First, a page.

Working in multiple jurisdictions adds its own pressure. I asked a previous mentor of mine about how he handled the workload and he said: “You’ve got it, as long as you have your objectives, your deadlines and build in your capacity for each day, you will be fine. But also take the time to switch off at certain points as well”.
I’ve seen so many examples of people constantly being on their phone or emails all night. For me, that doesn’t create a good mental capacity – you will certainly burn out within 12-18 months if you do this. I just make sure I have that downtime and I make sure I’m clear with the people around me about what my capacity is. Having that communication when you are under pressure is imperative. We have internal mental health chats and discuss whether there are any external pressures that we need to factor in. It’s always communication that helps stress levels for me.
How have supply chain issues caused by Brexit, the pandemic and the war in Ukraine impacted Seventy Ninth Group?
Everything can be a lot slower and there are a lot of increases in costs due to inflation, so we have had to factor that into the business. But with each of our acquisitions, we build a lot of time into them. We build enough time to accept market variations, so it hasn’t impacted us in a negative sense.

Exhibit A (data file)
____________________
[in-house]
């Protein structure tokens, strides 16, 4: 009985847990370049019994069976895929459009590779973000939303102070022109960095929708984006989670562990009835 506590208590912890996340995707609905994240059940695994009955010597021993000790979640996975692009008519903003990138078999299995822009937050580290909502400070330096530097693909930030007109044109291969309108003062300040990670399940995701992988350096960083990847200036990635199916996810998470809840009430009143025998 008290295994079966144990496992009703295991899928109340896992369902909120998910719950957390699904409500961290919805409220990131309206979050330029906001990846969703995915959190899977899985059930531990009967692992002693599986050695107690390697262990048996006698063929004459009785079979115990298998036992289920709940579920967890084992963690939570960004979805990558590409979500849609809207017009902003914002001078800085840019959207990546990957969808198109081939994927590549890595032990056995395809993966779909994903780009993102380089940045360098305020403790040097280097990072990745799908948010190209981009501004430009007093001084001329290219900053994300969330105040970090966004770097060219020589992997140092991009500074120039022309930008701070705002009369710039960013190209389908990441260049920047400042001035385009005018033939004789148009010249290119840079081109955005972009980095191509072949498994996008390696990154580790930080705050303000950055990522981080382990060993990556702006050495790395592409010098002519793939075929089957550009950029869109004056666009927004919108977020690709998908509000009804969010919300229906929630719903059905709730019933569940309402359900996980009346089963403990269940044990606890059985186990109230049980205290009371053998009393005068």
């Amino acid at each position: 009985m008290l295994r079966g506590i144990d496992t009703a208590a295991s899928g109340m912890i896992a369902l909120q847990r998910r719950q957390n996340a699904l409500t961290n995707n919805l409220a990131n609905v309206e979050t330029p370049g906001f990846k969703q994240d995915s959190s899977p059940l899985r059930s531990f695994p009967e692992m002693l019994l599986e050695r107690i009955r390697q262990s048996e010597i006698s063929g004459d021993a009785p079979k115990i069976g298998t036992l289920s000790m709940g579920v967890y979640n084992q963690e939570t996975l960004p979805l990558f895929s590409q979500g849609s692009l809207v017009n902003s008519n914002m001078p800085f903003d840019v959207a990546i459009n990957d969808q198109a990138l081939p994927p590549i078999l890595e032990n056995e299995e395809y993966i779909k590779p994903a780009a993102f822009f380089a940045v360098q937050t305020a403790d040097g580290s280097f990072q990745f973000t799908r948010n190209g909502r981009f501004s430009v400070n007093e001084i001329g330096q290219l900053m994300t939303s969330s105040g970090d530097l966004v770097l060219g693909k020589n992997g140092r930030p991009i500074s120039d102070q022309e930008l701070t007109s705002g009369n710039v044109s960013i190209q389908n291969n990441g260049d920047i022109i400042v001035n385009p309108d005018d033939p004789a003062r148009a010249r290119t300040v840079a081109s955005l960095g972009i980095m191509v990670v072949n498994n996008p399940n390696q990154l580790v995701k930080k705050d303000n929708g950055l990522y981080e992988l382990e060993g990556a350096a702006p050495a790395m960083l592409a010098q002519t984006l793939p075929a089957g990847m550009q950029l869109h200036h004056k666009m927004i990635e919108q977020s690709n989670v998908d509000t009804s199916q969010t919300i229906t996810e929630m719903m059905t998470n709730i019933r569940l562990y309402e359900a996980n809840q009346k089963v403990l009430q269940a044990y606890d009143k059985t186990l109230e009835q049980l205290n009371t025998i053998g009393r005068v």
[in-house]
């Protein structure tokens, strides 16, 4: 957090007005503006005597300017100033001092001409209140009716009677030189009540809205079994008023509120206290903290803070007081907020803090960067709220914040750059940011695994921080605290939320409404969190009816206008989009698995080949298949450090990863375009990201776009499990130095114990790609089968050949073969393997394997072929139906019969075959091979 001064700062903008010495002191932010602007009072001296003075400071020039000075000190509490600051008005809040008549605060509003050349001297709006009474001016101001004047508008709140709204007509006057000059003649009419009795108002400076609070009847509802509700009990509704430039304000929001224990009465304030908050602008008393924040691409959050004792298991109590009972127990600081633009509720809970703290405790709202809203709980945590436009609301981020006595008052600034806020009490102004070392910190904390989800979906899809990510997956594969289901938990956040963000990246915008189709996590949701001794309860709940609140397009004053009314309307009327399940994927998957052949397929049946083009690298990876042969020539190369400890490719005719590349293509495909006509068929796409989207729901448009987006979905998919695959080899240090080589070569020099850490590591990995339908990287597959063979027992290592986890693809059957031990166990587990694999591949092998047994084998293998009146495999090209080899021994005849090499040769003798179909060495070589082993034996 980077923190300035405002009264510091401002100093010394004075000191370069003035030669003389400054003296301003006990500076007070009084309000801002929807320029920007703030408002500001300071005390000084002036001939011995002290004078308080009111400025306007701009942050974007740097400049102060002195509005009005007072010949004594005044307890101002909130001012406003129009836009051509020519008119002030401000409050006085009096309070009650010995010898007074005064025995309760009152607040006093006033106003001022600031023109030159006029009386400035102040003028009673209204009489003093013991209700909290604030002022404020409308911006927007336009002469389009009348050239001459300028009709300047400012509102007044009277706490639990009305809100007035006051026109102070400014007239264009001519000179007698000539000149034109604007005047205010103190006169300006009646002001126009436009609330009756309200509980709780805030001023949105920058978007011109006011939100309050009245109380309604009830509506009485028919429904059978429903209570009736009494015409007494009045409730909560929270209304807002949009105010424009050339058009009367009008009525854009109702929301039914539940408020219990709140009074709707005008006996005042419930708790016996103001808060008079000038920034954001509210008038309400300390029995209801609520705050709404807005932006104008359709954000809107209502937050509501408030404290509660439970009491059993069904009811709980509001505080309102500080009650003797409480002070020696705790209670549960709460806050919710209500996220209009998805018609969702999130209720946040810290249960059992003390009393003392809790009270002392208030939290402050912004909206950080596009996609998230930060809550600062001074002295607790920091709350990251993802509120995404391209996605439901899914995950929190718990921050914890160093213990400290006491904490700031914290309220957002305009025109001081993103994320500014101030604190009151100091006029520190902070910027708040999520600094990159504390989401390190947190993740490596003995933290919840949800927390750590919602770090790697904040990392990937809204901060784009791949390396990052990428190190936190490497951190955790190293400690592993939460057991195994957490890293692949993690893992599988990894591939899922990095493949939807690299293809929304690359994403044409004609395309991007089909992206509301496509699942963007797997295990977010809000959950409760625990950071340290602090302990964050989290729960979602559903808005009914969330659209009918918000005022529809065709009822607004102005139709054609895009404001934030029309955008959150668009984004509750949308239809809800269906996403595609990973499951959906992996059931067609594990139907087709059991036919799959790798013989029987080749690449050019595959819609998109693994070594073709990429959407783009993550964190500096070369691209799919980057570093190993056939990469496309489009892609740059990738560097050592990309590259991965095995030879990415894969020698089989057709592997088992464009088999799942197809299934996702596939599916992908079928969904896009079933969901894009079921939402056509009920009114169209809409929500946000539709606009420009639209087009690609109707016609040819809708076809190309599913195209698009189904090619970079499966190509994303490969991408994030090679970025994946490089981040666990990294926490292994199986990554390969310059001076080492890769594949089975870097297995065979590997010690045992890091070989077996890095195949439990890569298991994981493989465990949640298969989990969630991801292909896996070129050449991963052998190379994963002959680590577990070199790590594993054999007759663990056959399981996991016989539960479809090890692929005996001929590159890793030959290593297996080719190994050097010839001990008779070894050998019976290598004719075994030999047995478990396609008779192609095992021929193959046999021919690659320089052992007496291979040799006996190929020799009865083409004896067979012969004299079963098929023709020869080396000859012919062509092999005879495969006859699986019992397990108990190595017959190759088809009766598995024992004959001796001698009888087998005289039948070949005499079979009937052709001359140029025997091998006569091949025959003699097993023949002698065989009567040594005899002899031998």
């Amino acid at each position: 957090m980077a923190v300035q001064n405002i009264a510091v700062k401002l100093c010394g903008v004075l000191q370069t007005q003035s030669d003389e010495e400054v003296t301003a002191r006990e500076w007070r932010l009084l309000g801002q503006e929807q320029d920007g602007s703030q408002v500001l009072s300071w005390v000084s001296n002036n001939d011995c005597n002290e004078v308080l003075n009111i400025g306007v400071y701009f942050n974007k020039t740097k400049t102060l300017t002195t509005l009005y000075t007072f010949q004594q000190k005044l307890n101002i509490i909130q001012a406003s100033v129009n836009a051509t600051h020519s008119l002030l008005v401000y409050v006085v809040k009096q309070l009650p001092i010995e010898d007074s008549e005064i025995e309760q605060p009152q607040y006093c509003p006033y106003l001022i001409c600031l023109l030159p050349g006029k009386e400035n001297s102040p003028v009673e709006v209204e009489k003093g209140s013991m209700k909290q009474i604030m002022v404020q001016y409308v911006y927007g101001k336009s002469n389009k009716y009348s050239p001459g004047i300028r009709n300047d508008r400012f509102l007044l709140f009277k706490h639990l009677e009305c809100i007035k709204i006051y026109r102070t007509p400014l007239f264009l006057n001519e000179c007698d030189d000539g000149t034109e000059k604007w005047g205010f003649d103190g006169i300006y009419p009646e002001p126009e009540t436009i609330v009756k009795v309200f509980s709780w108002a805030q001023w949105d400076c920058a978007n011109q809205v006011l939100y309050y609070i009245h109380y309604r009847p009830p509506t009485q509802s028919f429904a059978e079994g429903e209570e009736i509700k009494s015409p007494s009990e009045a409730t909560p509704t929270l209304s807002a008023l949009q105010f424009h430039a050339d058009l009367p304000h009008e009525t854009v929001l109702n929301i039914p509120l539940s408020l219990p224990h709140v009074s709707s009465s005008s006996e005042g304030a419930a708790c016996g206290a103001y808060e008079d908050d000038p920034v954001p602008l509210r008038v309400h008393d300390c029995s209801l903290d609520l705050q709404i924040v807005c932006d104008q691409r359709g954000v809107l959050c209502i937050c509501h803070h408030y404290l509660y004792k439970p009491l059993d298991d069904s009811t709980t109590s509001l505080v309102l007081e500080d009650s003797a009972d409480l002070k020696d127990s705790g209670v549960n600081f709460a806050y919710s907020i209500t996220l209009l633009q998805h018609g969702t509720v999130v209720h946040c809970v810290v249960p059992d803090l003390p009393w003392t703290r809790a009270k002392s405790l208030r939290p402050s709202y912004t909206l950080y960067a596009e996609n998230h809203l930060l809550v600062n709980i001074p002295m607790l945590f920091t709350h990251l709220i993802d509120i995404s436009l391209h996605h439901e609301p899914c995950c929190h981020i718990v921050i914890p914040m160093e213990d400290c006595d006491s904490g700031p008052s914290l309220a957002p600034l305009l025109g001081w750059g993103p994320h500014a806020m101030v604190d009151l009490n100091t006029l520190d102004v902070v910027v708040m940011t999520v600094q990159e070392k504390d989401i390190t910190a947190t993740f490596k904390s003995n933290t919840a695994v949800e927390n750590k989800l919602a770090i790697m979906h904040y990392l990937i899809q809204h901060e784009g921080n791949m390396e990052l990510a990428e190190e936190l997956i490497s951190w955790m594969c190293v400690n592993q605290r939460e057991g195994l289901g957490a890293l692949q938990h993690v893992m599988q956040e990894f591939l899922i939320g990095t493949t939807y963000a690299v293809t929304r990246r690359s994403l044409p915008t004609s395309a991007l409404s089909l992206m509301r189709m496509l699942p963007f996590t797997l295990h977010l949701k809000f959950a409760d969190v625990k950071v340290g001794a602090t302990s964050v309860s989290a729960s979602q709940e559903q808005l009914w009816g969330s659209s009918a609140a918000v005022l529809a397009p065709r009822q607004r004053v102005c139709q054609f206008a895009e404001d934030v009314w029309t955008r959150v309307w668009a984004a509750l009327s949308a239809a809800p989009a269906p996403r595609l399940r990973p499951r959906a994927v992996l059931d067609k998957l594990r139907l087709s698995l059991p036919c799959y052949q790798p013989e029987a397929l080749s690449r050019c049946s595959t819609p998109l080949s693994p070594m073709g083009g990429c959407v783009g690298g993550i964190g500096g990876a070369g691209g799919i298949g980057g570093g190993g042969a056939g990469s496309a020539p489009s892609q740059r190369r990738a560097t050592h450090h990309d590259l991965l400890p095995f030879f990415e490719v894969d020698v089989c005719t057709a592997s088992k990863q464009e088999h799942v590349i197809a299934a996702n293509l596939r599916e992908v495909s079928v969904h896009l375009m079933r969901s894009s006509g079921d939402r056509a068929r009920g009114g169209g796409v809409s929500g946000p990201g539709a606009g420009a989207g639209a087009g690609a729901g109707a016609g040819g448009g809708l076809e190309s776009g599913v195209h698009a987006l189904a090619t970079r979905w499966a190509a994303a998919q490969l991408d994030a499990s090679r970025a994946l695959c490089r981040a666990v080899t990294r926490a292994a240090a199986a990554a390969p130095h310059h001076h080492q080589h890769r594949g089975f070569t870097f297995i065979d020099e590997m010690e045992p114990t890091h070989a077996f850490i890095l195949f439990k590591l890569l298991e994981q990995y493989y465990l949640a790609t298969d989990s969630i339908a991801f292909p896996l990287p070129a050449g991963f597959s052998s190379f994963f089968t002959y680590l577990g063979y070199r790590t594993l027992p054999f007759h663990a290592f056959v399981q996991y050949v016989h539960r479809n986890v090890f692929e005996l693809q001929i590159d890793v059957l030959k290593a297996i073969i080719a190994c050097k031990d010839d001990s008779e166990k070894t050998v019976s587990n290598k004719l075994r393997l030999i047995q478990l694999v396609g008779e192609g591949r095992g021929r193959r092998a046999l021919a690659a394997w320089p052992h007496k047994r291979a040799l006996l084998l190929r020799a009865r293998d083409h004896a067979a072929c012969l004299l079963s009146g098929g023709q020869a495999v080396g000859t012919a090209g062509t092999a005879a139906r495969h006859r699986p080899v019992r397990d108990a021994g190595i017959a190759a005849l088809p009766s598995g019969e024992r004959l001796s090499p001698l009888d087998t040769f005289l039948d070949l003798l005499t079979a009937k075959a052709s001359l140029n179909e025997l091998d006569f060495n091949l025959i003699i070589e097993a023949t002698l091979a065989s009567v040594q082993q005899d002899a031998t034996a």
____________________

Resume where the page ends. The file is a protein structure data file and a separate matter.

We have a very large supplier network which we try to keep local to us in all the areas that we work in. However, when it comes to the impact of Brexit and the war in Ukraine — the opportunities that have been presented have been vast because we operate in undervalued and distressed markets. It has also highlighted how we can engage in our community relations, charity work and humanitarian efforts. We are very much driven by helping where we can, and our mantra is that we want to add value to every community we operate in.
It’s been a real eye-opener for everybody on the board – we started to ask ourselves: “When things like this crop up, what can we do to help?” The distressed market has opened up opportunities for us across real estate and natural resources, but it has also helped us hone in on how we can support wider charitable initiatives.